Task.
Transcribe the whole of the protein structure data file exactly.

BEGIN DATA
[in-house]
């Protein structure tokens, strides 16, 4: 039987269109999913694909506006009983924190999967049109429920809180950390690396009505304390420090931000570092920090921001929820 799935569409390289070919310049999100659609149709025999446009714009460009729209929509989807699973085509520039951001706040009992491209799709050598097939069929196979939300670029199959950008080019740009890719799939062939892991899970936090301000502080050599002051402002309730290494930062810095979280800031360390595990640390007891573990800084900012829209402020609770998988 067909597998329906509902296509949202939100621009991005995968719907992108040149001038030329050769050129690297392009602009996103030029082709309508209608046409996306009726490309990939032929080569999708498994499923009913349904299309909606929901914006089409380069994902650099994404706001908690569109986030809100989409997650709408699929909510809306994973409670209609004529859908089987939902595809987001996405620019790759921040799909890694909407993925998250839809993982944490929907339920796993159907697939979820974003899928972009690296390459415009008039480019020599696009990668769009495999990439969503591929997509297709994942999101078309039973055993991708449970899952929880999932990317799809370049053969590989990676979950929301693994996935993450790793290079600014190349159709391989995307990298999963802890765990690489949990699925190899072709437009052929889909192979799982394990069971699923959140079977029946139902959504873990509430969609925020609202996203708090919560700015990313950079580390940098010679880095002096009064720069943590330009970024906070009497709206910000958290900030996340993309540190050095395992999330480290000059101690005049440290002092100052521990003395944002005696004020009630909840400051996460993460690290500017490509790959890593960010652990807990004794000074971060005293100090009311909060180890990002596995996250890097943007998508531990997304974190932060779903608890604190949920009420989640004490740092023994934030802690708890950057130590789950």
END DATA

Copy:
[in-house]
């Protein structure tokens, strides 16, 4: 039987269109999913694909506006009983924190999967049109429920809180950390690396009505304390420090931000570092920090921001929820 799935569409390289070919310049999100659609149709025999446009714009460009729209929509989807699973085509520039951001706040009992491209799709050598097939069929196979939300670029199959950008080019740009890719799939062939892991899970936090301000502080050599002051402002309730290494930062810095979280800031360390595990640390007891573990800084900012829209402020609770998988 067909597998329906509902296509949202939100621009991005995968719907992108040149001038030329050769050129690297392009602009996103030029082709309508209608046409996306009726490309990939032929080569999708498994499923009913349904299309909606929901914006089409380069994902650099994404706001908690569109986030809100989409997650709408699929909510809306994973409670209609004529859908089987939902595809987001996405620019790759921040799909890694909407993925998250839809993982944490929907339920796993159907697939979820974003899928972009690296390459415009008039480019020599696009990668769009495999990439969503591929997509297709994942999101078309039973055993991708449970899952929880999932990317799809370049053969590989990676979950929301693994996935993450790793290079600014190349159709391989995307990298999963802890765990690489949990699925190899072709437009052929889909192979799982394990069971699923959140079977029946139902959504873990509430969609925020609202996203708090919560700015990313950079580390940098010679880095002096009064720069943590330009970024906070009497709206910000958290900030996340993309540190050095395992999330480290000059101690005049440290002092100052521990003395944002005696004020009630909840400051996460993460690290500017490509790959890593960010652990807990004794000074971060005293100090009311909060180890990002596995996250890097943007998508531990997304974190932060779903608890604190949920009420989640004490740092023994934030802690708890950057130590789950």